It seems Last Exit In New Jersey is all over the internet this morning. A while back I set my web-browser’s home page to display the Google results for any mentions of “Last Exit In New Jersey” within the last 24 hours. It gives me a handy snapshot of my online presence and alerts me if anyone is mentioning my book, as well as providing directions to local events and a certain funeral home in Fort Lee, but that’s what I get for using a prominent New Jersey road-sign as my book’s title. And as I went online this morning there it was:
“Last Exit in New Jersey: book explores the literary possibilities of the state”
Apparently NorthJersey.com was running an article about MY BOOK! They were running it in the Arts & Entertainment section. Even better, this same article was being posted on some other Jersey related sites, such as The Sopranos.Com and New Jersey Gambling News.
Wow. Someone did an article about my book and I didn’t even know it. As Annabel would say, “How cool is that?” Pretty cool, indeed. But… wait a minute. That’s not my book.
The article is, in fact, about a book edited by Joe Vallese and Alicia A. Beale, entitled What’s Your Exit? A Literary Detour Through New Jersey. The book is a collection of contemporary fiction, poetry, and essays from forty-nine writers inspired by the Garden State.
Hmmm. Let’s see. I think I see the confusion here. Both books do have the words “Exit” and “New Jersey” in the title. Both are Jersey-centric, and both would likely appeal to similar audiences. But What’s Your Exit is an anthology celebrating the fine contemporary literature of our state, while Last Exit is a modern thriller done in a classic, hard-boiled noir style. Clearly two entirely different books.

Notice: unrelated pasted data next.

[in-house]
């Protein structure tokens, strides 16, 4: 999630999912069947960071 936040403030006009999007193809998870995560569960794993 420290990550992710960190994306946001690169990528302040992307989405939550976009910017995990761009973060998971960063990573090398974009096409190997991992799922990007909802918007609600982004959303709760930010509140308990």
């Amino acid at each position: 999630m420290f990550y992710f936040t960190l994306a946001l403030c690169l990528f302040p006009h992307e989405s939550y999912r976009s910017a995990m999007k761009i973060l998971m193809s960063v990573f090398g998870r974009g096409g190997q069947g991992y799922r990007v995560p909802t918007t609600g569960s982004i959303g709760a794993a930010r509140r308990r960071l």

So, for those of you who may be trying looking to find What’s Your Exit, they are located here on Amazon and they have an interesting blog as well at: http://nj.wordriot.org/ And if you are looking for the Last Exit In New Jersey, you can find it HERE.
I should hope that the above links will help sort out any confusion between my book and What’s Your Exit. I can only imagine how I’d feel having an article run about my book with a headline that makes it sound like an entirely different but similar title. Who knows? Maybe the papers will do an article about Last Exit In New Jersey, and they can even title it “What’s Your Exit?” That only seems fair.